The joy of 1981. The expectations of 1982.
With their 1970 move to Milwaukee and the Washington Senators' relocation to Dallas-Fort Worth two years later, the Brewers shifted into the highly competitive American League East, the toughest division of its era, an era when making the playoffs required a first-place finish. Getting there meant overtaking perennial powers like the Baltimore Orioles, Boston Red Sox and New York Yankees.

Thomas made the show in 1973. The next year, 18-year-old shortstop Robin Yount arrived. Slugging first baseman Cecil Cooper was acquired in a trade. Hard hitting outfielder Ben Oglivie too.

Sparkplug Paul Molitor came in 1978, finishing second in Rookie of the Year balloting. That same year Thomas slammed 32 homers and designated hitter Larry Hisle hit 34. Lefty Mike Caldwell won 22 games, finishing runner-up for the A.L. Cy Young Award and the Brewers won 93 games.

With all that, the team dubbed "Bambi's Bombers" in honor of manager George Bamberger, finished only third, 6.5 games behind the Yankees in a season remembered mostly for New York overtaking Boston for the A.L. East title after trailing by 14 games.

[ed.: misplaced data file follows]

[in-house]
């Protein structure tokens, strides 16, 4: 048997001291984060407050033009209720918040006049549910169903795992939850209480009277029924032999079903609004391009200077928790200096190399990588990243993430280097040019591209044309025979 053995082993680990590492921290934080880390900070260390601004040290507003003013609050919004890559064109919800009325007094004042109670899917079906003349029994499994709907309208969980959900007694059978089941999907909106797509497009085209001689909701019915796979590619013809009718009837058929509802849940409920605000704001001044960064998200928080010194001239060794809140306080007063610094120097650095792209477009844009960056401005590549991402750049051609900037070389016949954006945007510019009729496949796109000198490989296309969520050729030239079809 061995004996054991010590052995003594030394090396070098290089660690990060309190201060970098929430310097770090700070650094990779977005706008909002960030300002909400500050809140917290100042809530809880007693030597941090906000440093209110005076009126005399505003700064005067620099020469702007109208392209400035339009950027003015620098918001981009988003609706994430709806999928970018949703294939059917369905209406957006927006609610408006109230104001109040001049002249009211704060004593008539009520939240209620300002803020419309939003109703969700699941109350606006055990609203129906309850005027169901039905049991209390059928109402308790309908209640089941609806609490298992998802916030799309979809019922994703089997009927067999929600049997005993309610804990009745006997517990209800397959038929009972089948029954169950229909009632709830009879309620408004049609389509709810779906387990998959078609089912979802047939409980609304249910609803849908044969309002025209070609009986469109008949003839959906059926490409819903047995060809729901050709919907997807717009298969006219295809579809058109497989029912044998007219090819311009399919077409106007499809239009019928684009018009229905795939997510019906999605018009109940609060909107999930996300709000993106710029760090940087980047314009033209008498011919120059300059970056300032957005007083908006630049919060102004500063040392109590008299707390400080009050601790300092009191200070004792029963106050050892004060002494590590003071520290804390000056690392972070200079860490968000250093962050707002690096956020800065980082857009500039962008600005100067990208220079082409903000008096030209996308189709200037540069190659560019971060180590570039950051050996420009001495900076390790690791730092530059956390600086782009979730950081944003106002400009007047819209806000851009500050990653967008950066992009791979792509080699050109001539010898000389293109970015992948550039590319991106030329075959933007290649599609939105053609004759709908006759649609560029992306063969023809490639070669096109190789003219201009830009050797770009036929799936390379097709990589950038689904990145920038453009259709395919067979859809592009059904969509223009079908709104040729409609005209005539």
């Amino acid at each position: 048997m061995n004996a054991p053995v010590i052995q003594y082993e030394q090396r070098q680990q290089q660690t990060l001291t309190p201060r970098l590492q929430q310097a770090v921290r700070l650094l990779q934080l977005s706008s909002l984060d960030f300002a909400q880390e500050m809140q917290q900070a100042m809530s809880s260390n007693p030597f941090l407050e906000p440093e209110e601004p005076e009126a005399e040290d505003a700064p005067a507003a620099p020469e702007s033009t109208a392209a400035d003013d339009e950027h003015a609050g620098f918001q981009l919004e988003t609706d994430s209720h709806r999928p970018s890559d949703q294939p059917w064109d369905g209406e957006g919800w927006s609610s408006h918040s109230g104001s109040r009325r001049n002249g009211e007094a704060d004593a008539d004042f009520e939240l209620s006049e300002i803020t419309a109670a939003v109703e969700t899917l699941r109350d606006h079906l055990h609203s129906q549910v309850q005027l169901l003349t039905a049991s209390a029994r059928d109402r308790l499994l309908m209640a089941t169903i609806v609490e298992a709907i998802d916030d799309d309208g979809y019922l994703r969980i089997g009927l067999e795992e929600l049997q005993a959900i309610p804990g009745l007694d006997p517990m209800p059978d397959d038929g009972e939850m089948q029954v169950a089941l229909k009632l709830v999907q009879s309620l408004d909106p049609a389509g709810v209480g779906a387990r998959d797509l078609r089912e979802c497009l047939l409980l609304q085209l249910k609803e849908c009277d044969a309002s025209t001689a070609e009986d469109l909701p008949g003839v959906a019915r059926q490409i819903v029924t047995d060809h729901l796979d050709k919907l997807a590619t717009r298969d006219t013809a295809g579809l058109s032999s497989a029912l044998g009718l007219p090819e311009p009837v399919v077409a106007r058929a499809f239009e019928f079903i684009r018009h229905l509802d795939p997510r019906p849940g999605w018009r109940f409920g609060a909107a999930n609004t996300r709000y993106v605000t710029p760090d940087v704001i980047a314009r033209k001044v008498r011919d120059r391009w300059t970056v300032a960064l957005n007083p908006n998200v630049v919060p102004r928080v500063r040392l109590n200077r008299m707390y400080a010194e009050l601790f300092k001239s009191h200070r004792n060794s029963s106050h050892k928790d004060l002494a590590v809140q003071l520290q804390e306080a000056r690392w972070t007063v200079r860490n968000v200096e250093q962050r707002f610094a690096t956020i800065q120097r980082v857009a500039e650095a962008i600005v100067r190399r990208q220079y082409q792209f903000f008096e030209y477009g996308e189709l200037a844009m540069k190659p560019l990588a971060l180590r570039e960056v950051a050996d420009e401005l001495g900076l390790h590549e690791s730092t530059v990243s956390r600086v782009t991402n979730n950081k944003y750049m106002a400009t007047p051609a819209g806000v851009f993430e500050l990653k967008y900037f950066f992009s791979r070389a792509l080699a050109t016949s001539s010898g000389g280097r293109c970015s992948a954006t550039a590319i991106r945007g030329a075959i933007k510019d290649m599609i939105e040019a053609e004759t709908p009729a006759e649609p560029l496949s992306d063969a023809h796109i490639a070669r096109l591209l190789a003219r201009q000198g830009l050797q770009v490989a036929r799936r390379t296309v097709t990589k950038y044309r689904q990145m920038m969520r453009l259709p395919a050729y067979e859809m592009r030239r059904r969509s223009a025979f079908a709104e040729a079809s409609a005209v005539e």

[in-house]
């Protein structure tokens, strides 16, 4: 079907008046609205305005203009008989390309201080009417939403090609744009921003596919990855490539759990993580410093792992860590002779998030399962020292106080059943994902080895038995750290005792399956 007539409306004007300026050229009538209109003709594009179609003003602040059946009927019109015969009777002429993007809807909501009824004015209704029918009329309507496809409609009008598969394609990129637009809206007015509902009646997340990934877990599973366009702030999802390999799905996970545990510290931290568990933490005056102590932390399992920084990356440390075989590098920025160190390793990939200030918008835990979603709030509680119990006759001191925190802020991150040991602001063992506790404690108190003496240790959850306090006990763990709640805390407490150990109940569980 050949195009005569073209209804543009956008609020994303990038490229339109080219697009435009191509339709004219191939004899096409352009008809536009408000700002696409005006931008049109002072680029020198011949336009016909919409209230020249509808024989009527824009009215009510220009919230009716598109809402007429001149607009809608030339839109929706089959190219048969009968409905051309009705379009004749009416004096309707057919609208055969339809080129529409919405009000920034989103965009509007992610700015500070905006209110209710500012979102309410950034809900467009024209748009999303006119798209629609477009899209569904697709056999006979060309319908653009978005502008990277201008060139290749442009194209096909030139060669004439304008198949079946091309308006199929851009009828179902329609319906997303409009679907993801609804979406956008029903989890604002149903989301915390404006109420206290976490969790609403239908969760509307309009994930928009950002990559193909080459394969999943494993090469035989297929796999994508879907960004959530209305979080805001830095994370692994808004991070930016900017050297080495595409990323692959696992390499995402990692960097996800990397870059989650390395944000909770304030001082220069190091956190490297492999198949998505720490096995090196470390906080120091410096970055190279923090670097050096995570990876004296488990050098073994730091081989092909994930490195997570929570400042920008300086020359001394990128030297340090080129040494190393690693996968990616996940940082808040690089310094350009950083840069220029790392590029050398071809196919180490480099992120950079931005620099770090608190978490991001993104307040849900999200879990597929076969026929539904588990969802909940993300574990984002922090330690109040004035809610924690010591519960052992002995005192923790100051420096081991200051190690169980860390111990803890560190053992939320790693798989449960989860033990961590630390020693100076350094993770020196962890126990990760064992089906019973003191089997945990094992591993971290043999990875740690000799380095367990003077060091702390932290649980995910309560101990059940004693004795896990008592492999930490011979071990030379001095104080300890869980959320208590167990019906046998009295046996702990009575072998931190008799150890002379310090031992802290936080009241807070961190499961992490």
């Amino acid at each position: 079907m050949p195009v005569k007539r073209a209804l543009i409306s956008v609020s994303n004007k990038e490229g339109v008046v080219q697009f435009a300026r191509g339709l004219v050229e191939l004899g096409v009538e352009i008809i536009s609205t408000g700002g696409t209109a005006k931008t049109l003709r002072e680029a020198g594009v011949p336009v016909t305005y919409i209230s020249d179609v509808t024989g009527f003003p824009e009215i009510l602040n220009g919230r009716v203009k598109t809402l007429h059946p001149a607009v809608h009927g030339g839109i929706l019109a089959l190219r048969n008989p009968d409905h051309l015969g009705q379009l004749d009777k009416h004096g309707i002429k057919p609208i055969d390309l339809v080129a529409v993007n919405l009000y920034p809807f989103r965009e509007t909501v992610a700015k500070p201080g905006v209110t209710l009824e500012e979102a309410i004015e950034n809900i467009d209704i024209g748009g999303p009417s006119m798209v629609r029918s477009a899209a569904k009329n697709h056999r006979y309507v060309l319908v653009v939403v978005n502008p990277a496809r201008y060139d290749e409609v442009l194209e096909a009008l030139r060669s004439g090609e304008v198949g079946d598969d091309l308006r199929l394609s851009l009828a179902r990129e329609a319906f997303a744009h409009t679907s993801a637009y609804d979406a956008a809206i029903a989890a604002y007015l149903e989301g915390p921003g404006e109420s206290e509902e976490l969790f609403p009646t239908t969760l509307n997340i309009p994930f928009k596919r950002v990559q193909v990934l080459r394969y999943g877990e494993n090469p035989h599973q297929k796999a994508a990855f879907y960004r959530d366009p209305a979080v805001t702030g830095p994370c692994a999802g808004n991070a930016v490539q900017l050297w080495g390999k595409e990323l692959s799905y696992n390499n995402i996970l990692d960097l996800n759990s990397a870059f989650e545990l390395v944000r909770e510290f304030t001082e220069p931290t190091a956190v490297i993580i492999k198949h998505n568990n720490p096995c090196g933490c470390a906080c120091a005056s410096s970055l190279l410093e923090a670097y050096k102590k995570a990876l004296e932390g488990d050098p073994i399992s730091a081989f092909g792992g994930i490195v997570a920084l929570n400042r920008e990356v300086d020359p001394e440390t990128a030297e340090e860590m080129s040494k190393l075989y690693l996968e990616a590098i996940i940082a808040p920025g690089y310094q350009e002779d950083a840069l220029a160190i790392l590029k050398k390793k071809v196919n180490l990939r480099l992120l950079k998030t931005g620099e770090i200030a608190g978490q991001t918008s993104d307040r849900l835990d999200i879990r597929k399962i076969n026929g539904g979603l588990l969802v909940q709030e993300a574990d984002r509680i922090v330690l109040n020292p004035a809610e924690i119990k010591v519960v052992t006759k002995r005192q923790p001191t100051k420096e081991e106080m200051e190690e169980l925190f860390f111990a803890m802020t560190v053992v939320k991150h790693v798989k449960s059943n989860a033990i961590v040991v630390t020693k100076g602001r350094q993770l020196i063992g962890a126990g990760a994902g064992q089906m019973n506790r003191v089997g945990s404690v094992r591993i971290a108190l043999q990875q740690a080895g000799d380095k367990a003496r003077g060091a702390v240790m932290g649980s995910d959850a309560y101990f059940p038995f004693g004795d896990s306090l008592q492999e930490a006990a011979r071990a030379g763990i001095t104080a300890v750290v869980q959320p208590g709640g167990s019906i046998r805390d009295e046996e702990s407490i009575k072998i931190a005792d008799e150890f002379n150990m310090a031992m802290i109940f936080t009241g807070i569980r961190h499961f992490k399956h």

In 1979, Milwaukee moved up to second, winning 95 contests but finishing eight behind the pennant-winning Orioles. They slipped to third the following season, during which Bambi resigned due to heart trouble and was replaced by Bob "Buck" Rodgers. In 1981 they rebounded with the division's best overall record, but just half a title to show for it. They lost the first ever A.L. Division Series to the Yankees, three games to two.